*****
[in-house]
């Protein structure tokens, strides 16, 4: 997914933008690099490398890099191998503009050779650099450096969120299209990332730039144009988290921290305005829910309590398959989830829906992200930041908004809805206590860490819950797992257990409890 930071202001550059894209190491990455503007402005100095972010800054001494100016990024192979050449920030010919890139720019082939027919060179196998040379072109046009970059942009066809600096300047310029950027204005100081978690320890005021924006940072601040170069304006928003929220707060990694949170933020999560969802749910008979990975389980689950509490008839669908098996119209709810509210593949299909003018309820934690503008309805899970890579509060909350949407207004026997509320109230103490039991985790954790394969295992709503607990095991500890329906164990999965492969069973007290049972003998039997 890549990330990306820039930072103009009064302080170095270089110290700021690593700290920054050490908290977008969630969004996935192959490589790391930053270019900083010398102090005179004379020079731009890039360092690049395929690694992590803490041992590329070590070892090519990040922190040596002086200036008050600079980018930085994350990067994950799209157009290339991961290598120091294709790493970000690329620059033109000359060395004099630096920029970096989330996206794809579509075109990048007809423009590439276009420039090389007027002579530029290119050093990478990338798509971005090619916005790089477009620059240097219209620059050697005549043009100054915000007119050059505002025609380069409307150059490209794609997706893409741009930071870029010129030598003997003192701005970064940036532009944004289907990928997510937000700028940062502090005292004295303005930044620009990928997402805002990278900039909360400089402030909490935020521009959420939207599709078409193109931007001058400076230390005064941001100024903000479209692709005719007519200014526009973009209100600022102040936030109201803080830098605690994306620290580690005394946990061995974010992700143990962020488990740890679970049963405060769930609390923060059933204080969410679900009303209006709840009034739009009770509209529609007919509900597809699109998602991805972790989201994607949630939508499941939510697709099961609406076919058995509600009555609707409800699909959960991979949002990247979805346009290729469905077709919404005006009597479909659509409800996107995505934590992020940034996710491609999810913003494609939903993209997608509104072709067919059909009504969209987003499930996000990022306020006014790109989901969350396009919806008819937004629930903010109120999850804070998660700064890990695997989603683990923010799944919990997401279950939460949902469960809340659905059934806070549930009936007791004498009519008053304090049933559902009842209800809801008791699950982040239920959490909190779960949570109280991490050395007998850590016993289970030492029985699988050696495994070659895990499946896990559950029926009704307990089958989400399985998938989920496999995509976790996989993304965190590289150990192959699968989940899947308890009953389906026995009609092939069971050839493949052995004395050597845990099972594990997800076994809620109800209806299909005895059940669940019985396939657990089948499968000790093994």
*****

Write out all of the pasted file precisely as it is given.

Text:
[in-house]
């Protein structure tokens, strides 16, 4: 997914933008690099490398890099191998503009050779650099450096969120299209990332730039144009988290921290305005829910309590398959989830829906992200930041908004809805206590860490819950797992257990409890 930071202001550059894209190491990455503007402005100095972010800054001494100016990024192979050449920030010919890139720019082939027919060179196998040379072109046009970059942009066809600096300047310029950027204005100081978690320890005021924006940072601040170069304006928003929220707060990694949170933020999560969802749910008979990975389980689950509490008839669908098996119209709810509210593949299909003018309820934690503008309805899970890579509060909350949407207004026997509320109230103490039991985790954790394969295992709503607990095991500890329906164990999965492969069973007290049972003998039997 890549990330990306820039930072103009009064302080170095270089110290700021690593700290920054050490908290977008969630969004996935192959490589790391930053270019900083010398102090005179004379020079731009890039360092690049395929690694992590803490041992590329070590070892090519990040922190040596002086200036008050600079980018930085994350990067994950799209157009290339991961290598120091294709790493970000690329620059033109000359060395004099630096920029970096989330996206794809579509075109990048007809423009590439276009420039090389007027002579530029290119050093990478990338798509971005090619916005790089477009620059240097219209620059050697005549043009100054915000007119050059505002025609380069409307150059490209794609997706893409741009930071870029010129030598003997003192701005970064940036532009944004289907990928997510937000700028940062502090005292004295303005930044620009990928997402805002990278900039909360400089402030909490935020521009959420939207599709078409193109931007001058400076230390005064941001100024903000479209692709005719007519200014526009973009209100600022102040936030109201803080830098605690994306620290580690005394946990061995974010992700143990962020488990740890679970049963405060769930609390923060059933204080969410679900009303209006709840009034739009009770509209529609007919509900597809699109998602991805972790989201994607949630939508499941939510697709099961609406076919058995509600009555609707409800699909959960991979949002990247979805346009290729469905077709919404005006009597479909659509409800996107995505934590992020940034996710491609999810913003494609939903993209997608509104072709067919059909009504969209987003499930996000990022306020006014790109989901969350396009919806008819937004629930903010109120999850804070998660700064890990695997989603683990923010799944919990997401279950939460949902469960809340659905059934806070549930009936007791004498009519008053304090049933559902009842209800809801008791699950982040239920959490909190779960949570109280991490050395007998850590016993289970030492029985699988050696495994070659895990499946896990559950029926009704307990089958989400399985998938989920496999995509976790996989993304965190590289150990192959699968989940899947308890009953389906026995009609092939069971050839493949052995004395050597845990099972594990997800076994809620109800209806299909005895059940669940019985396939657990089948499968000790093994």